Teaching as improv performance

About a year ago I was introduced to the concept of using improv as a way of changing my thinking around teaching in the classroom, and the idea has been evolving at the back of my mind ever since. I thought it was time to get it out again.

I’m not a fan of improv theatre in the sense that I pay it a lot of attention but when I listen to interviews with people – usually actors – who got their start in improv, I’m usually quite impressed with how they connect with the person doing the interview. There’s something about improv training that seems to open you up to the possibility of connecting with others and playing off of their ideas. This seems like a useful starting point for thinking about teaching.

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Another important part of improv is opening yourself up to making mistakes and showing a certain sense of vulnerability. It’s the same in the classroom; students need to know that it’s OK to make mistakes and that being wrong is not a point of failure. Often, the insight we get from being wrong can set the foundation for a powerful learning experience. But first you have to be OK with being wrong.

To be clear, teaching and using improv is not about being entertaining. You’re not trying to fill the time with jokes. Enjoyment of your time together is important but getting a laugh is not the same as delighting the audience. Improv is about creating a narrative and going on a journey together. And like the best journeys, there should be space for surprises, which means you must have less reliance on a script. The basic structure of the story is there but details are the things that you get to fill in together with your students.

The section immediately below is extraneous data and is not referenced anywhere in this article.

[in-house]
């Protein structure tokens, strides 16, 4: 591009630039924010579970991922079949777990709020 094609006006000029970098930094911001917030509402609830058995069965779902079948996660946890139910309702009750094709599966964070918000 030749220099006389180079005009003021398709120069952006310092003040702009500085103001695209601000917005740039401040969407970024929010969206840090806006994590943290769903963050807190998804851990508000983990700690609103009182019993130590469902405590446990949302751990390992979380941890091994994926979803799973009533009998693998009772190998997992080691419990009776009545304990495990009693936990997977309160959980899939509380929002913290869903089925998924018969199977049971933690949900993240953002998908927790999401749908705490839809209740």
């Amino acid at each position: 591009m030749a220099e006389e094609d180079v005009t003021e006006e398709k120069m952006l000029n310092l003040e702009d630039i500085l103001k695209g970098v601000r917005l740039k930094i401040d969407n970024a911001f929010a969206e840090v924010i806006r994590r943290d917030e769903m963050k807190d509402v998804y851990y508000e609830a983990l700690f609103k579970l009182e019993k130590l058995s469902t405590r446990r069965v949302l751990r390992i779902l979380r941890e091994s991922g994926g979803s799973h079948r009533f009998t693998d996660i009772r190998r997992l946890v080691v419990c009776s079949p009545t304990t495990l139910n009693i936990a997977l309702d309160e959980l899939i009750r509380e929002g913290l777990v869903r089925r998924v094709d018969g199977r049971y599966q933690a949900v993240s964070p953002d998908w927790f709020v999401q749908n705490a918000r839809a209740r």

Here are some basic principles of improv performance (there are many different lists, and none are rules):

  1. Listen to others
  2. Agree and support each other
  3. Respect your partner
  4. Believe in working together
  5. Don’t fear failure
  6. Bring a good energy
  7. Be comfortable being silly

The principles of improv performance may help us to introduce dynamic adaptation into our teaching practices in the classroom. The idea of roles, direction and narrative can be used to help us think differently about the actors in a classroom, as well as the relationship between those actors. We can use the connections we create to bring a story from the initial setup to a satisfying and potentially powerful conclusion.

 

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